Monitoring new buildings under construction to prevent water damage and detect leaks is necessary to minimize the risk of significant losses. Events such as the flooding of several floors due to a leaky valve in the stairwell of the Bank of America Tower in Houston are all too common. The rapid increase in insurance deductibles for water damage is also creating demand for alternative water management strategies.
Building owners and operators are looking for ways to minimize the risk that comes with self-insuring their buildings. But if there are no wired or wireless networks installed at a new construction site, how can you remotely monitor fire sprinklers, irrigation, cooling towers and other water systems?
The answer is cellular.
More and more property management companies, condo boards and other building owners/operators are relying on smart water sensors that connect to pre-existing cellular networks to minimize risk. Some sensors can be quickly self-installed during each phase of construction to meet the unique needs of the building.
When a building has no tenants and there is water being supplied to most areas of the building, there are fewer people to see, report, and fix a water problem. Cellular connected water sensors can monitor all the water usage at a building minute-by-minute and send alerts to your phone for events such as leaks, floods, temperature, humidity and power outages. Special water usage thresholds can be set up so that if water usage goes above a rate of 0.5 gal/min, for example, you would receive an alert.
When you combine the ability to monitor all water usage with an automatic water shut-off valve, you can avoid catastrophic water damage with the tap of a button on your phone.
As construction nears completion, and people are starting to move into the finished areas of the building while other parts are still being built, monitoring needs change. In some regions of the country, this phase of construction is called interim occupancy. The two key risk factors here are (1) there are now more people at the property using water and (2) there are finished areas of the building that are not being monitored such as unoccupied suites.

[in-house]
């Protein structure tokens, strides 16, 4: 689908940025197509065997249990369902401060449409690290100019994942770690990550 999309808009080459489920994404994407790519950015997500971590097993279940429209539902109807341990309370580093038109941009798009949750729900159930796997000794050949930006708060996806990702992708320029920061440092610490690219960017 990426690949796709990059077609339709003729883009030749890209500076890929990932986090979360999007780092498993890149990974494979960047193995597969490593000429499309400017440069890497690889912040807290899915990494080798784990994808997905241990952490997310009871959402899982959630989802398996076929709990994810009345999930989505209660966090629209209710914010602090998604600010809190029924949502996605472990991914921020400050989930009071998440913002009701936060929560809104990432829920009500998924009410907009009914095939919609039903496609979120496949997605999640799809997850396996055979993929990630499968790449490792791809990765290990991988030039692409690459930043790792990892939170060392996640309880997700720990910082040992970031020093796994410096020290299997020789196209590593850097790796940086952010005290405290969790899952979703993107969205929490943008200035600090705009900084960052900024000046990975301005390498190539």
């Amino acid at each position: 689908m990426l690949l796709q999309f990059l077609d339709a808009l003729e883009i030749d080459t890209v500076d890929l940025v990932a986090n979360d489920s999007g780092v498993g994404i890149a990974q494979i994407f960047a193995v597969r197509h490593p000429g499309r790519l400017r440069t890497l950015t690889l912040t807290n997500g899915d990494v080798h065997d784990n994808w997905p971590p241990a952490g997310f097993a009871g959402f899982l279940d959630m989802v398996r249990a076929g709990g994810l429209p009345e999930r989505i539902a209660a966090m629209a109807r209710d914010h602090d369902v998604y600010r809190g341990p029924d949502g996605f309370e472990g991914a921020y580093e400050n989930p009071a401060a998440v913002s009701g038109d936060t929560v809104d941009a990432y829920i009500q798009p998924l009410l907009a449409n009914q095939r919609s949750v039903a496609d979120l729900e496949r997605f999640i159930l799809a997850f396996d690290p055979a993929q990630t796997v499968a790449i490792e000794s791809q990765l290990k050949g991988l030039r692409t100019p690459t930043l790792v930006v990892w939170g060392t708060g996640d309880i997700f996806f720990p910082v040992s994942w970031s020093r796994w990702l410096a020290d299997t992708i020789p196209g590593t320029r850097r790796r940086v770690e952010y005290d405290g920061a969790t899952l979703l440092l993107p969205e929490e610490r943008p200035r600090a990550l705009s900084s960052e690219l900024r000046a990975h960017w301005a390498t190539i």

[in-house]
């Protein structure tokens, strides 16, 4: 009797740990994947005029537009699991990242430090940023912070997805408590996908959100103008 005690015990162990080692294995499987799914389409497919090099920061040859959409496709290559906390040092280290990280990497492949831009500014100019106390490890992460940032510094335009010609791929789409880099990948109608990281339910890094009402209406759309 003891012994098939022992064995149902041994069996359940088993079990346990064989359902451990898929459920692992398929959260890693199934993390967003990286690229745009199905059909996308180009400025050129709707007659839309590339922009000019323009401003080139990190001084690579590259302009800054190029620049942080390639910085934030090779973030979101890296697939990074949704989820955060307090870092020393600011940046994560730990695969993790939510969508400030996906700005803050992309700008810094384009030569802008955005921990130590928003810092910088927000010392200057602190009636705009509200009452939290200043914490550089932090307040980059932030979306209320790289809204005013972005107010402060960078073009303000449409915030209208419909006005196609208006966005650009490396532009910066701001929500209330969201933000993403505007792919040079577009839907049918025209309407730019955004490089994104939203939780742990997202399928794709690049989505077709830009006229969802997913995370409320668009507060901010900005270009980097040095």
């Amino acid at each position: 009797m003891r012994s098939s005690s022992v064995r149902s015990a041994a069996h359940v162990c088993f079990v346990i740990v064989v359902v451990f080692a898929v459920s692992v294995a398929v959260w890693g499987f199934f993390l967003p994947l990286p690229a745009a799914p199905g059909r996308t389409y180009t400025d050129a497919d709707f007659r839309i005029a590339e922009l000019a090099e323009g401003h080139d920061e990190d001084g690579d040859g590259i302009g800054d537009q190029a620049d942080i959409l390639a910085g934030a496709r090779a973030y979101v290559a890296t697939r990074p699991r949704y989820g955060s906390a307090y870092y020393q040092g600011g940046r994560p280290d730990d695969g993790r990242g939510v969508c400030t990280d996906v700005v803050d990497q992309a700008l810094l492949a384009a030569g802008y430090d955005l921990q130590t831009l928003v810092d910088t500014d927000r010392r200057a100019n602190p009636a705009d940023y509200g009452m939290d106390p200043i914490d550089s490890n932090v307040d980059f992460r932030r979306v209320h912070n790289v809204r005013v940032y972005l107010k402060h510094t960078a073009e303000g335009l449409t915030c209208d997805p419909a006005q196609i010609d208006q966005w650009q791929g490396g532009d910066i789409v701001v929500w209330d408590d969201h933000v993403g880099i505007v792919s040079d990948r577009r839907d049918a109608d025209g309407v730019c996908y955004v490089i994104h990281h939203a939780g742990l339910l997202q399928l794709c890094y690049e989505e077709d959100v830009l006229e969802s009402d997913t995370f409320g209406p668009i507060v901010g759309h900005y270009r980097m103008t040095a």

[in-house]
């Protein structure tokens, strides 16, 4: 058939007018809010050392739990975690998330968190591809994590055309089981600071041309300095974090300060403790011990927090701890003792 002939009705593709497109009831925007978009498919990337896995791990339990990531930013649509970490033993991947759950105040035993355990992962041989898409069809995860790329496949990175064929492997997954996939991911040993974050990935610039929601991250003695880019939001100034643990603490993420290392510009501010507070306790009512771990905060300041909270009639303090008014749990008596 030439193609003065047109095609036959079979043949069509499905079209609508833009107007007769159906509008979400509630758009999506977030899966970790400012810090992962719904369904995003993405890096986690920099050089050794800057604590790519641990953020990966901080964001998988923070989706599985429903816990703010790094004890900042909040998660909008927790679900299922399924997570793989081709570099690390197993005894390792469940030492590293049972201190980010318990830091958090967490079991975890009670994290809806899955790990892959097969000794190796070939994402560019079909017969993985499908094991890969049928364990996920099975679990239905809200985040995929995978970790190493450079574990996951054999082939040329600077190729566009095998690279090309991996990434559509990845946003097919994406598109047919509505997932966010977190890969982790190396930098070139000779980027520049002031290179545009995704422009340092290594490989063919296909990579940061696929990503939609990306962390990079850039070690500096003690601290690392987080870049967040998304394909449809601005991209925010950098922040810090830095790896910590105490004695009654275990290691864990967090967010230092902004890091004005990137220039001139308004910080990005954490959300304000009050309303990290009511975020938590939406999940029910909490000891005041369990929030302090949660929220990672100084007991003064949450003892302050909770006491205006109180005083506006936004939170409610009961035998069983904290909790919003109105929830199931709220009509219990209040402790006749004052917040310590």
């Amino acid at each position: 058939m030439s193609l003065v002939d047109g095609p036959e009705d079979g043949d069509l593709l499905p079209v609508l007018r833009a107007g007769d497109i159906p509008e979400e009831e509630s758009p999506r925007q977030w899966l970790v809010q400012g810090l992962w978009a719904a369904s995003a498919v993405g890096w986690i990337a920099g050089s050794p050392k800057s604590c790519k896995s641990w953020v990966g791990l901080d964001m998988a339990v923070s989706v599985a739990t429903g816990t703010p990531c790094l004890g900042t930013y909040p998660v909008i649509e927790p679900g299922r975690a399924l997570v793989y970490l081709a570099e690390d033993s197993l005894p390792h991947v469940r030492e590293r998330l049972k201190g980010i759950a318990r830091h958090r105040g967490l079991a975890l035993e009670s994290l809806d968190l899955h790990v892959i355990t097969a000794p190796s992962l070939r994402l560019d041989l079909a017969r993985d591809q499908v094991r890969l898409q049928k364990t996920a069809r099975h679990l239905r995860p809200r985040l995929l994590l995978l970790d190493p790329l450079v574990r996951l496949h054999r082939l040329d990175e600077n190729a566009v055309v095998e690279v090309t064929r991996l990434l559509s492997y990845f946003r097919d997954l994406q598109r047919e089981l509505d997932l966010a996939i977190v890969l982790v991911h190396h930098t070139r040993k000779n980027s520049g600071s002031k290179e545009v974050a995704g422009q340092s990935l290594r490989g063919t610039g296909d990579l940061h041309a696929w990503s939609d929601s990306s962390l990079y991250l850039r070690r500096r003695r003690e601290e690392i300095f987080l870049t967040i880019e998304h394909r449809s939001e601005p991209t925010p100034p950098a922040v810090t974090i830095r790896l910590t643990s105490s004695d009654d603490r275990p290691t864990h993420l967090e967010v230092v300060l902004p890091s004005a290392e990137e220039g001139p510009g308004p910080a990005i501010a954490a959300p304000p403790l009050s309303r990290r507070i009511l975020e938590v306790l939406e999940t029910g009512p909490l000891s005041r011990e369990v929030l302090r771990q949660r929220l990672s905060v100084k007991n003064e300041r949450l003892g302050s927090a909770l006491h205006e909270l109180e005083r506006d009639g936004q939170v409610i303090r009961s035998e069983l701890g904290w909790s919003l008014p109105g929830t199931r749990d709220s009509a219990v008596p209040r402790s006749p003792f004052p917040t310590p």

A best practice to minimize water damage risk during the interim occupancy phase of construction is to deploy portable water leak detectors in strategic areas such as mechanical rooms, bathrooms in occupied suites, laundry rooms and more. The best sensors allow you to customize a flood detection system to meet the water damage risk mitigation needs of your building.
Now that mechanical areas are monitored along with water usage for the whole building (including cooling tower intake lines, irrigation systems and fire sprinklers), the next step is full leak and flood deployment. This involves putting portable water leak detectors in all suites in the building. Elevator pits and sump pump systems can be monitored as well. There are sensors that track water levels and alert staff to potential water damage events.
With new advances in smart building technology, smart sensors can help you monitor new buildings for water damage saving hundreds of thousands of dollars in deductibles, insurance premiums and repairs.
To learn more about the functionality of smart building sensors, visit our product showcase page.
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